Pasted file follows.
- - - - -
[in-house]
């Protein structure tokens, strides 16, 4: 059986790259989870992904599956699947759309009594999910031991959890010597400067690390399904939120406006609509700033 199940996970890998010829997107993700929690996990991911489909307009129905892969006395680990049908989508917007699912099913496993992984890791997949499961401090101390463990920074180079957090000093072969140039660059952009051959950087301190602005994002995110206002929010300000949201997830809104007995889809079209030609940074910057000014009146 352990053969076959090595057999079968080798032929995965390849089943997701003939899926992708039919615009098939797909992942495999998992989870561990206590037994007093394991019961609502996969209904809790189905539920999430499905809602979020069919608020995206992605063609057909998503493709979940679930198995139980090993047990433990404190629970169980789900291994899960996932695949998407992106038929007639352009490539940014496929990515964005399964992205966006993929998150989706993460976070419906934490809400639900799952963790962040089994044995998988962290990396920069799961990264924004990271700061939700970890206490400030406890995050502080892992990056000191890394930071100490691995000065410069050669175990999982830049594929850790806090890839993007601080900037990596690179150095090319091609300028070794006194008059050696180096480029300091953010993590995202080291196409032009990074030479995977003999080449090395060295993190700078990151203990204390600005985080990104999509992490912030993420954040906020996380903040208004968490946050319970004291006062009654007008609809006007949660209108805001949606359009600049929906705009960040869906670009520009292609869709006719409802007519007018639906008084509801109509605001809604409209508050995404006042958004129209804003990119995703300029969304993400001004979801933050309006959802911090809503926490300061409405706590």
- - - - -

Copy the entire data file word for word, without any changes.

[in-house]
């Protein structure tokens, strides 16, 4: 059986790259989870992904599956699947759309009594999910031991959890010597400067690390399904939120406006609509700033 199940996970890998010829997107993700929690996990991911489909307009129905892969006395680990049908989508917007699912099913496993992984890791997949499961401090101390463990920074180079957090000093072969140039660059952009051959950087301190602005994002995110206002929010300000949201997830809104007995889809079209030609940074910057000014009146 352990053969076959090595057999079968080798032929995965390849089943997701003939899926992708039919615009098939797909992942495999998992989870561990206590037994007093394991019961609502996969209904809790189905539920999430499905809602979020069919608020995206992605063609057909998503493709979940679930198995139980090993047990433990404190629970169980789900291994899960996932695949998407992106038929007639352009490539940014496929990515964005399964992205966006993929998150989706993460976070419906934490809400639900799952963790962040089994044995998988962290990396920069799961990264924004990271700061939700970890206490400030406890995050502080892992990056000191890394930071100490691995000065410069050669175990999982830049594929850790806090890839993007601080900037990596690179150095090319091609300028070794006194008059050696180096480029300091953010993590995202080291196409032009990074030479995977003999080449090395060295993190700078990151203990204390600005985080990104999509992490912030993420954040906020996380903040208004968490946050319970004291006062009654007008609809006007949660209108805001949606359009600049929906705009960040869906670009520009292609869709006719409802007519007018639906008084509801109509605001809604409209508050995404006042958004129209804003990119995703300029969304993400001004979801933050309006959802911090809503926490300061409405706590």